I "discovered" a way to make the extremely sticky crust extra thin, and therefore crispy and not gummy when it is all cooked (I put discovered in quotes because I'm sure that I am not the first one to do this). First, I lay out the batter on a bottom sheet of wax paper, trying to get the blobs as even as possible. Next, I put on a top sheet of wax paper. Next, I use a rolling pin to work out the lumps and thin things out, working from the center to the outside. I tried to make things about one-quarter inch or thinner with the rolling pin.


To make an edge around the crust perimeter I reached between the sheets of wax paper with a wooden spoon having a flat end. I used the spoon as a pusher to slightly thicken the crust at the edges. While using the rolling pin, some of the edges will get ratty, and the spoon can be used to pretty things up a little.


This time I also decided to use a pizza stone and to cook directly on it. In fact it is a 20-inch by 20-inch smooth ceramic tile that I bought as a sample from Home Depot and never used. It worked great, but anything ceramic would work well. I think the key for a crisp crust is to have the cooking surface already hot when you put the dough on it. So I had my "pizza stone" in the over during the whole oven pre-heating time. I also upped the temperature from 400 F to 450 F for the first 10 minutes.

To put the sticky dough onto the hot pizza stone is a little tricky. First I spread white flour all over my hands and the countertop to prevent sticking.  Just kidding. Wanted to see if anyone is still paying attention to my long post.

To put the sticky dough onto the hot pizza stone I first flipped the thinned dough onto its top (so that my crust edge will be on the correct side at the end) while it was still between the two sheets of wax. Next I removed the wax paper from the upward-facing bottom side of the crust. At this point it was possible the hold up the single sheet of wax paper with the dough stuck to it in a completely vertical orientation.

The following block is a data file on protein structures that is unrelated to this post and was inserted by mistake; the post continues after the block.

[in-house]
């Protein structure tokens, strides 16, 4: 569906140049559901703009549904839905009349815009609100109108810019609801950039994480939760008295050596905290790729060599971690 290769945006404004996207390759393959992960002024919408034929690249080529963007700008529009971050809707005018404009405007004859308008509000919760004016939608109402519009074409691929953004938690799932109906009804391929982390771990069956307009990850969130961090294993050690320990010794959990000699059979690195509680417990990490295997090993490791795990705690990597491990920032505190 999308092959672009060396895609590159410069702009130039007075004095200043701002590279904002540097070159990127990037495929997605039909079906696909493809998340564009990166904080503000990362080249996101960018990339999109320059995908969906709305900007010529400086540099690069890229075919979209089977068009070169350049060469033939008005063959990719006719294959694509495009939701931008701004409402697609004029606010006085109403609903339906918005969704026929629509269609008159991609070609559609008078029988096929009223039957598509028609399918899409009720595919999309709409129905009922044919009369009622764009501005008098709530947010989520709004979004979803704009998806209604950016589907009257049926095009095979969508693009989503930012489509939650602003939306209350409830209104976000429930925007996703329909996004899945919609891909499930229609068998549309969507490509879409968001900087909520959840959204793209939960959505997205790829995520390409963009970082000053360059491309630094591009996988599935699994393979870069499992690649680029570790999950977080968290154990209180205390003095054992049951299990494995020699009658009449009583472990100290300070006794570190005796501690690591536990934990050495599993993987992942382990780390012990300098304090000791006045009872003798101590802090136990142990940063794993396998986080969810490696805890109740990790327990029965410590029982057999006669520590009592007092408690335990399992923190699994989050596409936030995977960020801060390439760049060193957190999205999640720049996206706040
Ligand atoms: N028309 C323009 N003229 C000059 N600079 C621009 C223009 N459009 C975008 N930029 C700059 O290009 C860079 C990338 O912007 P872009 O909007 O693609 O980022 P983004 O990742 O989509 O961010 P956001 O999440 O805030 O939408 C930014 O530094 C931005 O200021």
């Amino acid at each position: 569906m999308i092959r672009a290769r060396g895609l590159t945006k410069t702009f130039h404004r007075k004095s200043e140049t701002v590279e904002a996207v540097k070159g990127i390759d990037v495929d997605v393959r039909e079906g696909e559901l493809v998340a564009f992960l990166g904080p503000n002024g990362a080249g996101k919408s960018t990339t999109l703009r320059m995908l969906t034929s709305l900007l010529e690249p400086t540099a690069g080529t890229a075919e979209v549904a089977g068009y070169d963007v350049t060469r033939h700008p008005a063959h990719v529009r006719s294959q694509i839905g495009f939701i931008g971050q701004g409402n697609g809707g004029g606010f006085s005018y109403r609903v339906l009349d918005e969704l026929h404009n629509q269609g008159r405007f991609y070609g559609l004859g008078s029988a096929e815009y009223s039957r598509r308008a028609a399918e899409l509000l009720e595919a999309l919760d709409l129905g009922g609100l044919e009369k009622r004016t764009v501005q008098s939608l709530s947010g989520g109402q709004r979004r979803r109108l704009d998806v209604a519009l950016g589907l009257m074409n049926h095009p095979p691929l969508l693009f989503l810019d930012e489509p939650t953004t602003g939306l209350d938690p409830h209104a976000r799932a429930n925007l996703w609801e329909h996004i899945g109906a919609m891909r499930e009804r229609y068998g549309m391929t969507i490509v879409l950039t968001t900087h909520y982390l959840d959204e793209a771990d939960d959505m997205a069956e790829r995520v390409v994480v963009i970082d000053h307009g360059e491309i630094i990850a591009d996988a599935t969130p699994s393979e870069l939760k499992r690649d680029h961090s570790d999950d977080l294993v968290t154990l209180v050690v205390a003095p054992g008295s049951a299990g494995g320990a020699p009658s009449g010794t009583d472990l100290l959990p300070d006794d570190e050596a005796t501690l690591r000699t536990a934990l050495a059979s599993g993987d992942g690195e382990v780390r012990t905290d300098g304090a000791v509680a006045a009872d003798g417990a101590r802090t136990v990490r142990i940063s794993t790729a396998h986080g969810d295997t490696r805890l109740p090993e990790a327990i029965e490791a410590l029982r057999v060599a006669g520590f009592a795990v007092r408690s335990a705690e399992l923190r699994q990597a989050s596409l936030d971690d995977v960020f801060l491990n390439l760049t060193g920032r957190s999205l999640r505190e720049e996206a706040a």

With the oven and pizza stone at temperature and already open, and the rack with the pizza stone pulled as far out as is safe, I used the wax paper to guide the dough onto the pizza stone. This was very easy. After the dough was flat, I then peeled off the last sheet of wax paper from the now-upward-facing top side of the pizza crust. There was no need to hold the dough down. It seemed to stick nicely under its own weight to the pizza stone. I let the crust cook for about 10 minutes at 450 F. It was golden brown and crispy.

To finish, remember to turn the heat back down to 350ish, added your toppings, and cook for another 5-10 minutes, depending on your toppings.

Thanks,

9
General Discussion / Re: Anyone else test blood sugar for fun?
« on: March 01, 2014, 11:52:45 PM »
Randall, I also test my blood sugar, but it's a bit of a long story why I do it. Here's the short version. I had pancreatic cancer 1.5 years ago. It was the less aggressive 5% variety (neuroendocrine carcinoma) that killed Steve Jobs, not the highly aggressive 95% variety (adenocarcinoma) that killed Patrick Swayze. Mine was detected very early totally by accident. I had *curative* surgery in 2012 that removed my spleen and about 75% of my pancreas. I was very fortunate. It has now been about 18 months and I feel like I am finally about back to 100%.


Since I lost 75% of the organ that makes insulin, I decided to keep an eye on my blood sugar levels, an idea that my surgeon supported (although he seemed totally confident that the remaining 25% of my pancreas would do just fine in making enough insulin). He has been correct so far. My blood sugar levels are typically between 105 and 120 mg/dL, which is just below borderline (120) for today's standards. Since quitting wheat (15 Jan 2014) the levels seem slightly lower. I am waiting a little longer to collect enough data to say this with statistical significance.


The nice thing about testing oneself is that one can determine one's own glycemic index for any food!

10
Wheat Free Recipes / Re: Fat Bombs...a nice, filling treat!
« on: February 28, 2014, 10:11:30 PM »
Hey LibbyMe:
I just made my first batch of your Fat Bombs today. They turned out excellent. I added a half-cup of chopped peanuts. Even my wife liked them! Thanks for the recipe.


I ended up using two ice cube trays as the forms, with 1 Tbsp in each compartment, making a total of 32 servings. I calculated the components per 1-Tbsp serving:


Each 1-Tbsp serving (w/o any chopped nuts) contains:
11.9 g fat
1.3 g protein
0.8 g fiber
0.8 g net carbs
110 calories

11
Introduce Yourself to the Wheat Free Forum / Re: New member - Hello
« on: February 28, 2014, 02:00:05 PM »
P.S.....As a chemist and educator, if you run across a reputable textbook on food chemistry, would you mind passing it along? I'm embarking on a fermenting journey and am interested in identifying the hierarchy of bacteria in the process.